pictured words

a simple pairing of pictures and poetry

Category: Poetic Bloomings

MY SPIRIT’S SONG (a poem with wrapped refrains)

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Image by Colin Behrens, courtesy of Pixabay 

I’ve often said it is no toss
‘tween loss of sight or hearing loss.
for music is to me as bread.
It feeds my soul, I’ve often said.

My heart beats to a melody –
a bond abiding breathlessly
as harmonies are coursing through,
in tune with what my heart beats to.

And I believe when angels sing,
our parched earth sips from worship’s spring
to praise a God we can’t conceive.
They catch my ear, and I believe.

It need not be a “worship song”
to lift my eyes and make me long
to sit upon my Father’s knee,
and see my worries need not be.

Should I not hear jazz beat of drum,
or soothing sound from cello’s strum –
Good Father, hearer of my prayer,
please sing to me, should I not hear.

© Marie Elena Good, 2020

 

 

 

 

 

RELATIONSHIP

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This is an age of unbroken connection.
Our fingertips tap into instant links.
We’ve little tolerance for imperfection,
And as our ego grows, our goodwill shrinks.

And in this age of unbroken connection,
Our face-to-face relationships have waned.
Resulting loss of physical affection
May render us emotionally maimed.

Now suddenly a time of social distance
Is thrust upon us necessarily.
Most look for ways to be of some assistance,
And find these ways, extraordinarily.

I’m thankful in this time of social distance
For God, who binds my drifting heart to His.
Our Father God pursues us with persistence.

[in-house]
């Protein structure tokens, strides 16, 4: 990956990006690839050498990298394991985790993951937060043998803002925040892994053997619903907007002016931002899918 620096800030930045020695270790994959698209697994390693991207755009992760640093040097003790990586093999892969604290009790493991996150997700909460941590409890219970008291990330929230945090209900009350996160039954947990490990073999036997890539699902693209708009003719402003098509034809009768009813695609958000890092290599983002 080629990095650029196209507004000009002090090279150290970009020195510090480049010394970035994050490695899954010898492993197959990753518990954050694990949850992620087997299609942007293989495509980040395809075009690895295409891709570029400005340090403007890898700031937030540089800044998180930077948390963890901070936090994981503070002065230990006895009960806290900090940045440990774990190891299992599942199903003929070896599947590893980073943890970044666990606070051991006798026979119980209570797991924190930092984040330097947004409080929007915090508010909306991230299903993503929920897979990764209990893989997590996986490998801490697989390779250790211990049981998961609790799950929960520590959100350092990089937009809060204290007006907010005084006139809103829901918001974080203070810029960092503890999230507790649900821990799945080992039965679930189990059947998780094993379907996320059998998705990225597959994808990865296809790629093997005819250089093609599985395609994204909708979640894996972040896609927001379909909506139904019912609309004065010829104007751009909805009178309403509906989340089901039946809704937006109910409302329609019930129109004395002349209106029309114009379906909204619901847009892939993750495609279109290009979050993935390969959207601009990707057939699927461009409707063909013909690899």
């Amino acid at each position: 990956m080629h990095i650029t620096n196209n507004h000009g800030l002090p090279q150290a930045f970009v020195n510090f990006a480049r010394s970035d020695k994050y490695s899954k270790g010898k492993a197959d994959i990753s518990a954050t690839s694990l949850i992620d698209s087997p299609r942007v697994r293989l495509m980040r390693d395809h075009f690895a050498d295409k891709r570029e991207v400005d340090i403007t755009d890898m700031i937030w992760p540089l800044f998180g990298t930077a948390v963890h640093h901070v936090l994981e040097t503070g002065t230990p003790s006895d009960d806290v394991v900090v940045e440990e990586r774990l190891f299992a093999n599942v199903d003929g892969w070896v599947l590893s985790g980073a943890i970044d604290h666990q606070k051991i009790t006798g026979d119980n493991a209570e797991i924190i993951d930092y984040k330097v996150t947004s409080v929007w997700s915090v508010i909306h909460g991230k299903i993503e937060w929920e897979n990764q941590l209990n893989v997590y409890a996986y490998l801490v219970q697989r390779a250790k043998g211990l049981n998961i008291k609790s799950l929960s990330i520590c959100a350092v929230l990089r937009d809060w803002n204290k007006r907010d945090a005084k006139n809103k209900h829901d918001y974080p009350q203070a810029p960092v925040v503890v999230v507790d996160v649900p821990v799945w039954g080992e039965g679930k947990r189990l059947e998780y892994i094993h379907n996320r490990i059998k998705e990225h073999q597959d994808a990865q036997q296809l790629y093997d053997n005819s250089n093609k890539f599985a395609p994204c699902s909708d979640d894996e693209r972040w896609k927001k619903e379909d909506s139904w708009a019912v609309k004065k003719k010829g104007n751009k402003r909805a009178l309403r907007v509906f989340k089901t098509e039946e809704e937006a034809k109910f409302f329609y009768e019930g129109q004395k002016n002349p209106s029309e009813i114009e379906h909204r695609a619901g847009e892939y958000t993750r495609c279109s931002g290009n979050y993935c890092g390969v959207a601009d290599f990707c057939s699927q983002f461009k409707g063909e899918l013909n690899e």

Be still, and let Him show you who He is.

© Marie Elena Good, 2020

Quick note: My last three lines include words and truths from scripture, and from a long-loved hymn, as follows:

“Come Thou Fount of Every Blessing” by Robert Robinson includes the phrase of prayer, “Bind my wandering heart to thee.”

The Bible overflows with God’s pursuit of us, including Psalm 139.

Psalm 46:10 tells us, “Be still, and know that I am God.”

MARIE MAYNARD DALY

Nineteen Twenty One:
A Black U.S. immigrant
fathered a female,

born in Queens, New York.
His wife came from a home of
voracious readers.

A Cornell student,
he’d majored in chemistry
until funds went dry.

As their baby grew,
she developed a hunger
for education.

Her mother spent long
hours reading to her from the
books that graced their home.

Books on the subject
of science and scientists
sparked interest in her.

She earned her B.S.,
then M.S., then Ph.D.,
in chemistry … this

making her the first
African-American
woman to do so.

Now a professor
and researcher, her studies
helped to discover

the relationship
between high cholesterol,
and clogged arteries.

Her groundbreaking work
helped to clarify how the
human body works.

Marie M. Daly.
I had to dig to find her.
A treasure unearthed.

© Marie Elena Good, 2020

Information and some direct phrasing from: https://www.biography.com/scientist/marie-m-daly

The research I did as a result of Walt Wojtanik’s prompt at Poetic Bloomings ending up helping me discover this amazing woman, right in time for Black History Month.  Thankful!

Second Week of February (an Ekphrastic poem)

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It has been four years
since we nearly lost Izzy,
our grandbaby girl.

It has been two years
since my mother passed on to
the heavenly realm.

Now my son-in-law’s
mother is hospitalized,
fighting for her life.

The second week of
the second month of each year
feels like a movie –

a film I am in,